A group of researchers from Ohio State University has found a way to use food waste – tomato peels and eggshells – in the car industry. The food waste would be used to fill rubber car tires.
The team has conducted plenty of tests on these food waste fillers for car tires. They found that they can be combined with other fillers made from carbon black, the traditional material used in manufacturing tires. Carbon black is a petroleum-based material which has become difficult to procure lately because petroleum is a dwindling global supply.
What are the benefits of using food waste?
This new research has plenty of benefits, according to Katrina Cornish, Biomaterials Endowed Chair at Ohio State University. For one, rubber products would become more sustainable. Also, the US would be less dependent on foreign oil, while on the food industry side of things, there would be less waste. Right now, food makes up about 20 percent of landfill waste, so that would be a vast improvement on space. Keeping us away for a while from the post-apocalyptic garbage nightmare we saw on Pixar’s film “Wall-E”. And not only that! Because space isn’t the only issue. Another concern is the output of methane from landfills. This greenhouse gas is produced when bacteria react with food.
The research was conducted by the team from Ohio State on food waste gathered from Ohio food producers. Eggshells were picked for their “porous microstructures that provide a larger surface area for contact with rubber”. Tomato peels, on the other hand, are more very stable at high temperatures. So the effects on the rubber were two-fold. The tire was strengthened, but it also maintained its flexibility.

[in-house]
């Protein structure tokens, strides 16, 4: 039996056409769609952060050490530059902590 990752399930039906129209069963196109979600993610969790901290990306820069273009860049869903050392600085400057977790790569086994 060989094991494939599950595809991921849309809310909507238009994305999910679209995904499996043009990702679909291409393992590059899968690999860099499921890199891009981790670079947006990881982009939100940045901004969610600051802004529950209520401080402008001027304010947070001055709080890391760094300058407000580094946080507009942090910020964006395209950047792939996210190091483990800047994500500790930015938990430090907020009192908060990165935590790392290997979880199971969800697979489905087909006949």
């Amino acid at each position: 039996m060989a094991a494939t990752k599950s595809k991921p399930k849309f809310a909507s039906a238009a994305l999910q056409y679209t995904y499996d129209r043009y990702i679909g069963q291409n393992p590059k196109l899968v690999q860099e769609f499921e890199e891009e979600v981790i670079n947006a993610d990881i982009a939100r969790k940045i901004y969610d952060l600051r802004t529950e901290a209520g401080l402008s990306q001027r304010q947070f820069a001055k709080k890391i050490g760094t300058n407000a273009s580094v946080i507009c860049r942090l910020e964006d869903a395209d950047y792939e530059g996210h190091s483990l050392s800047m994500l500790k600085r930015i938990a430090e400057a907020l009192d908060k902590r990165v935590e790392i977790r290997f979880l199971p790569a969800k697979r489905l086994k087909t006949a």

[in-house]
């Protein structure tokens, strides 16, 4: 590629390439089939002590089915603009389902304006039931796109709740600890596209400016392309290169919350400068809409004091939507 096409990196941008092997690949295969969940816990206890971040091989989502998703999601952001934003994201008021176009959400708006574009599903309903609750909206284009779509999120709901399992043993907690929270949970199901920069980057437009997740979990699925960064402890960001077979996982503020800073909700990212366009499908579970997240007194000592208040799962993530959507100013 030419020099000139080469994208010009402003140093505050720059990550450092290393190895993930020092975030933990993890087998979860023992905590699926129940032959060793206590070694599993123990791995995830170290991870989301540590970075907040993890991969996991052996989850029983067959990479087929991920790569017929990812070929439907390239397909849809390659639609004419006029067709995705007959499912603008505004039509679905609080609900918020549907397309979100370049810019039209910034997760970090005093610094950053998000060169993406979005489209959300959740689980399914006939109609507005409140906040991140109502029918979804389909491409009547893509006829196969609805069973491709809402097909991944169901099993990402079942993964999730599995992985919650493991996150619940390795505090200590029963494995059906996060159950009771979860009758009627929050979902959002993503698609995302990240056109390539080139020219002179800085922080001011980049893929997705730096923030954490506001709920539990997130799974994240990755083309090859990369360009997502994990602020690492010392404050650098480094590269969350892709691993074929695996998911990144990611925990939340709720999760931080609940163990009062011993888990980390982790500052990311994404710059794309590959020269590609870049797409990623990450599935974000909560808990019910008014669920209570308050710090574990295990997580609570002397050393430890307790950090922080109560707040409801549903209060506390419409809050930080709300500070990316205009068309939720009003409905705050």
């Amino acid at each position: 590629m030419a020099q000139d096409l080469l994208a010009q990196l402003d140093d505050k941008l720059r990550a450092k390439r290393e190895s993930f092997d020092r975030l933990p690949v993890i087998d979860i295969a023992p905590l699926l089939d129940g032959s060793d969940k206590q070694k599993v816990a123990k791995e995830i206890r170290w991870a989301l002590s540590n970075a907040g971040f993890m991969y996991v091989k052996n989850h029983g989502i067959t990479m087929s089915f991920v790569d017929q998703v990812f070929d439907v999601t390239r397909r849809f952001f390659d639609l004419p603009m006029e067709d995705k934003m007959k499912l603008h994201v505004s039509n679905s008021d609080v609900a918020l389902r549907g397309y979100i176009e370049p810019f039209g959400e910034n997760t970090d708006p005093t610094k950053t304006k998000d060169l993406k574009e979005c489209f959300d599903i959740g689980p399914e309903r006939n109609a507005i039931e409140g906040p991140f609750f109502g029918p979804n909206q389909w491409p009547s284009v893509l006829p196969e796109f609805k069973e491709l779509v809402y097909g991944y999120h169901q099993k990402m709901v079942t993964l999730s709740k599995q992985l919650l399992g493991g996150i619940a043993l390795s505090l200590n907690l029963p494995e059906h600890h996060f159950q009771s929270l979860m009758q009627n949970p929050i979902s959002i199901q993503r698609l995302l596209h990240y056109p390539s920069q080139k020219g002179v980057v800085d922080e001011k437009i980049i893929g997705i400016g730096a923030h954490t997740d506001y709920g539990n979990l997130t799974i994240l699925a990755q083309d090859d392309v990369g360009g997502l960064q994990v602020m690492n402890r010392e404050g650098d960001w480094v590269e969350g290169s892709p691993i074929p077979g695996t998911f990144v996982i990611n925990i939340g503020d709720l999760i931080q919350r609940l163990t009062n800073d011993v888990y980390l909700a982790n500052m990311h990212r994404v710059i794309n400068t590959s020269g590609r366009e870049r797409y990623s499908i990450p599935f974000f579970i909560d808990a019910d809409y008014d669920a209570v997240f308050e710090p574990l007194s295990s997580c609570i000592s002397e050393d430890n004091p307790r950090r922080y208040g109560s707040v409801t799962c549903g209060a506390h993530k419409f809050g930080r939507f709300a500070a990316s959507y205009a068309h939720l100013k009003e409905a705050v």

Katrina Cornish has a patent pending for this method of food waste as filler for car tires. And this is just the beginning of possibly fascinating research concerning rubber and its possible replacements.
Different shades of tire
An interesting application of the food as filler method is the changing of the classic rubber color, from black to a brown-red color. The team from Ohio State is trying out different combinations of food waste to get plenty of shades, and not shades of grey. May we suggest Easter egg shells?
According to numbers from the USDA, eggs, and tomatoes are quite popular in the US. Americans consumed about 100 billion eggs last year, and 13 million tomatoes. But don’t start hoarding egg shells and tomato skins just yet, for the good of the environment! If this method were to be applied on a large scale, it would mostly use tomato skins removed in the process of canning tomatoes, and also eggshells cracked during mass production.